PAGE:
The Africa growth story may be overhyped — rising worries about debt and public finances in many African countries in the face of low global prices for natural resources are making the continent’s growth prospects less rosy — but that is not stopping Beijing pledging billions more dollars in development aid.
President Xi Jinping announced at the triennial Forum on China-Africa Cooperation (Focac) in South Africa that a larger-than-expected $60 billion worth of assistance and loans would be made available to Sub-Saharan African nations over an unspecified period. We shall return later to whether that is a lot or a little.
The newly pledged money is a mix of:
- free aid and interest-free loans ($5 billion),
- preferential loans and export credits ($35 billion);
- additional capital for the China-Africa Development Fund ($5 billion);
- additional capital for the Special Loan for the Development of African Small- and Medium-sized Enterprises ($5 billion); and
- initial capital for a China-Africa production capacity cooperation fund ($10 billion).
The funding is probably a mix of old and new promises. Some will underwrite expanding trade. As of October, Africa’s exports to China, dominated by oil and minerals (85%), had slumped in value by 32% year-on-year, though they are virtually unchanged in volume.
Angola, South Africa, the Democratic Republic of Congo, Equatorial Guinea and Zambia — natural resources-rich all — are China’s main trading partners in Africa. Together, they account for more than 70% of all that China buys from Africa.
The slump in export values together with the steady rise in exports from China to Africa has turned Africa’s overall trade surplus with China into deficit for the first time since the early 2000s.
The inflow of Chinese direct foreign investment to Africa fell by 40% in the first half of the year from the same period a year earlier, after having shrunk 5% last year over 2013. Nonetheless, much of the newly pledged money will end up funding much-needed infrastructure projects that will also provide lucrative contracts for China’s road, rail, port, power-station and dam builders.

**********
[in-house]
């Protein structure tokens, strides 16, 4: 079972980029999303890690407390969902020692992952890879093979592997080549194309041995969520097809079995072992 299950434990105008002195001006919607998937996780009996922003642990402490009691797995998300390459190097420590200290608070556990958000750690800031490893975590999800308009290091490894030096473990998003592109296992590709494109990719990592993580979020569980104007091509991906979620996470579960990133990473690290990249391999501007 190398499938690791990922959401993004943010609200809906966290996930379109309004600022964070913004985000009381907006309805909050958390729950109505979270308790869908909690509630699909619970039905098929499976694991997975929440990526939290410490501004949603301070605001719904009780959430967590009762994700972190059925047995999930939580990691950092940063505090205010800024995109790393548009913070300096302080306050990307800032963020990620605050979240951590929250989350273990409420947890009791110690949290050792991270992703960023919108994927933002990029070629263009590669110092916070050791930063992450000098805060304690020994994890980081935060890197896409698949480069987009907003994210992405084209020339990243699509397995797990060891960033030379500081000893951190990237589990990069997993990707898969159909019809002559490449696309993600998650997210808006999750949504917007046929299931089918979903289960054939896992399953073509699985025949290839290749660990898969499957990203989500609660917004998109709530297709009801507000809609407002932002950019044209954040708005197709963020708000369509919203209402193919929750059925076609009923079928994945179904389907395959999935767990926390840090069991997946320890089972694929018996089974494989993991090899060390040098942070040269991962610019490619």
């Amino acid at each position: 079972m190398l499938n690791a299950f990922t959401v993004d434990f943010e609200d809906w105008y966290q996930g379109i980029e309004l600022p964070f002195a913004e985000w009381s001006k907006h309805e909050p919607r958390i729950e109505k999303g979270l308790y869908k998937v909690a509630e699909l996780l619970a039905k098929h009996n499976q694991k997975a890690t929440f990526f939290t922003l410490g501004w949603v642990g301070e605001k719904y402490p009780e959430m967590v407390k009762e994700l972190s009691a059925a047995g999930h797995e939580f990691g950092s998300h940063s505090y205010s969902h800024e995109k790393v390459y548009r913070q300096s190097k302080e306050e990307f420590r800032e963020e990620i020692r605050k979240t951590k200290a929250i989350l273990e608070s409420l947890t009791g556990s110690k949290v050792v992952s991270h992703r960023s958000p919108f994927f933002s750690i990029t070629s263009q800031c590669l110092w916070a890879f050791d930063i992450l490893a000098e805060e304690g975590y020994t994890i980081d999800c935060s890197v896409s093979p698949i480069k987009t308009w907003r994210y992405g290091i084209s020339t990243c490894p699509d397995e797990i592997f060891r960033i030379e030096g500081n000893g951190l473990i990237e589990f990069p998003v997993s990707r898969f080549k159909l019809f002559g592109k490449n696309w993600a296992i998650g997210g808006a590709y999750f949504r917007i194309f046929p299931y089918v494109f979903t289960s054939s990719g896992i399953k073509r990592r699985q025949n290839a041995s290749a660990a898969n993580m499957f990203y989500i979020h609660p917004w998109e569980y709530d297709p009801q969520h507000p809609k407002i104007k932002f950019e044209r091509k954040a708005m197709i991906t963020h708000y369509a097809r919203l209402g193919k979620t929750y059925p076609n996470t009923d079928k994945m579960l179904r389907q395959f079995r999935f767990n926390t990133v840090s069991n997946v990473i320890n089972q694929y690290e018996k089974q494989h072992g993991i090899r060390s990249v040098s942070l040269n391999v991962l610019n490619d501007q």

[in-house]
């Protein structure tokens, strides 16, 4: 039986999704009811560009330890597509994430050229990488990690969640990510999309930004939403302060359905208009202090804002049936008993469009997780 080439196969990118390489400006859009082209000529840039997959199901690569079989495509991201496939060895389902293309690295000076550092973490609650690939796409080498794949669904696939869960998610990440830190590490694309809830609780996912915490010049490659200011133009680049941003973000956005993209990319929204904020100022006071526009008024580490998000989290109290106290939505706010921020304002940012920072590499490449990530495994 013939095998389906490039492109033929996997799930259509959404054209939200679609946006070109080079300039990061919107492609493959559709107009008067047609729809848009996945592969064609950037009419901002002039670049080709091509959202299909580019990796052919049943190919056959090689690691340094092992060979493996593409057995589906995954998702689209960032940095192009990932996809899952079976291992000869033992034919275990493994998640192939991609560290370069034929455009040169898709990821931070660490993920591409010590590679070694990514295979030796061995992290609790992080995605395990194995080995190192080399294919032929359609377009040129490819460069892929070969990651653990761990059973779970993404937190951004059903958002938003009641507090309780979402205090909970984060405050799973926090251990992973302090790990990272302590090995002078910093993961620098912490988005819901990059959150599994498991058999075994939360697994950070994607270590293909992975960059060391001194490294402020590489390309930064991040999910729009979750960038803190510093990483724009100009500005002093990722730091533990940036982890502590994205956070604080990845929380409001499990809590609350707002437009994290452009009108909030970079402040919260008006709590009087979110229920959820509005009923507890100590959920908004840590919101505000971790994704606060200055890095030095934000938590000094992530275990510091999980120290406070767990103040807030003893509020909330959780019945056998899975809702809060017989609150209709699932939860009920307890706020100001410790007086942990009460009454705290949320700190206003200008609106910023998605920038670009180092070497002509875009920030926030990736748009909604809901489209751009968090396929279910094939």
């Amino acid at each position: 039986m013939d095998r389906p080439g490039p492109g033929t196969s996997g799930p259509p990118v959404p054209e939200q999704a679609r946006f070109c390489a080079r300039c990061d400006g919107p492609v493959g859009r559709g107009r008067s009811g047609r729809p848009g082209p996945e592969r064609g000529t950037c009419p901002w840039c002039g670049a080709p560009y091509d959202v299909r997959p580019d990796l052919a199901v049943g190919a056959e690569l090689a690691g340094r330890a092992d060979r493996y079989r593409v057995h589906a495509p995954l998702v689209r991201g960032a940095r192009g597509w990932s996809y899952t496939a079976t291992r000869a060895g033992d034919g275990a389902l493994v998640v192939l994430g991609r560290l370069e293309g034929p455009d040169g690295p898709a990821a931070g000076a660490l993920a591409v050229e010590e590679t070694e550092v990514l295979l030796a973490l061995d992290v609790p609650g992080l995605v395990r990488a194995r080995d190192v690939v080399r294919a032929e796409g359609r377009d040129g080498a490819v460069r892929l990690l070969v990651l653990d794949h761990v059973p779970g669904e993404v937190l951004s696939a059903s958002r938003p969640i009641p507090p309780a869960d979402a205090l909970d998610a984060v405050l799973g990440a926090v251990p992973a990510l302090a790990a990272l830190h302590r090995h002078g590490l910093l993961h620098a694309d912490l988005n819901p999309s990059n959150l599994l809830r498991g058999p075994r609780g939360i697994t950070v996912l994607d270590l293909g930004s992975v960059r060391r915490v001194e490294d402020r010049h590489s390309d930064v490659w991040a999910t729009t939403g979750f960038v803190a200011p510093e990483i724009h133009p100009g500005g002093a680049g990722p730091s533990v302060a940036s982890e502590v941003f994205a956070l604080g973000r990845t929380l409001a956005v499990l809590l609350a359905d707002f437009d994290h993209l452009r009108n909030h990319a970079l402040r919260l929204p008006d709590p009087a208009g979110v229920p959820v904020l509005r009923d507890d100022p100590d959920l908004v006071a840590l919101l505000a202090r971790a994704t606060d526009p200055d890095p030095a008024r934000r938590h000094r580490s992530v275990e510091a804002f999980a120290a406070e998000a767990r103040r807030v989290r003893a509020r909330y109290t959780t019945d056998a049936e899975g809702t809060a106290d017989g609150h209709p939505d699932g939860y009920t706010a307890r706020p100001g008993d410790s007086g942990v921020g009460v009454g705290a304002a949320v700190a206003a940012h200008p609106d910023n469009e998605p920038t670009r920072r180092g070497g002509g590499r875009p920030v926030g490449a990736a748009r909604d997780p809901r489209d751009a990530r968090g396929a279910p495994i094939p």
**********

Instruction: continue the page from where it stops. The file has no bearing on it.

China’s investment in Africa has hitherto focused on natural resources and to a lesser extent farmland. The global slump in commodity prices, driven in part by China’s own slumping demand as its economy slows, means that Chinese investors are looking to put their money elsewhere, at least for as long as it takes for this turn of the commodity cycle to pass.
Contrary to popular perception, most of the more than 2,300 Chinese companies doing business in Africa are privately owned, though the big state-owned ones dominate the big-ticket investment flows. China is still the largest lending country to infrastructure projects in Africa but in 2014 it accounted for only 4% of total commitments, compared with about 50% the previous year, a reflection of both the slowing economy at home and a more realistic eye being taken to the potential return on investments being made, as Chinese investors are also doing in Latin America.
All of which provides some background to whether $60 billion is a lot or a little — to which the answer is it is difficult to say.
Untangling the true level of Chinese investment in Africa is tricky. Official statistics put the stock of Chinese foreign direct investment in Africa at $32.4 billion as of last year (up from $1.6 billion in 2005). If all of the Xi’s pledged $60 billion went into FDI, it would triple the stock, which sounds impressive, but if that took, say, five years to happen, the rate of annual growth would decline by a quarter.
However, as noted above, not all the $60 billion will take the form of FDI — and FDI is a rough and ready reckoner of true investment levels anyway (for any country, not particularly China, which uses the standard OECD/IMF definitions of FDI). The numbers won’t include loan financing of capital investments, any investment that comes via third countries, usually tax havens and acquisitions of non-African companies that have assets in Africa. They will also undercount smaller investments, which tends to mean mom-and-pop scale retailing and manufacturing businesses (who also tend to get missed from the count of Chinese businesses in Africa).
Independent tracking under the aegis of the American Enterprise Institute and the Heritage Foundation that aims to get round this undercounting puts the flow of new Chinese FDI into Sub-Saharan Africa in 2013 at $15.25 billion against the official number of $3.37 billion, although we caution that that is commitments rather than actual flows. Between 2005 and now, the AEI estimates, Chinese firms have signed $197.2 billion in investments and contracts since 2005.
Sixty billion dollars would be a substantial but not transformative addition to that. We also note that Xi’s figure includes aid, about which China is far more secretive than FDI.
China is clearly not backing off its interest in Africa; a first military base on the continent, in Djibouti, is in prospect as sign of the magnitude of both of its national interests and assets in the content. But Xi’s latest assistance package indicates that Beijing is also maintaining a realistic view of what it can get for its money.
Update: According to a Foreign Ministry spokeswoman, China has helped Africa build 5,675 kilometers of railway, 4,507 kilometers of highway, 18 bridges, 12 ports, 14 airports and terminals, 64 power stations, 76 sports facilities, 68 hospitals, over 200 schools and 23 agricultural demonstration centers.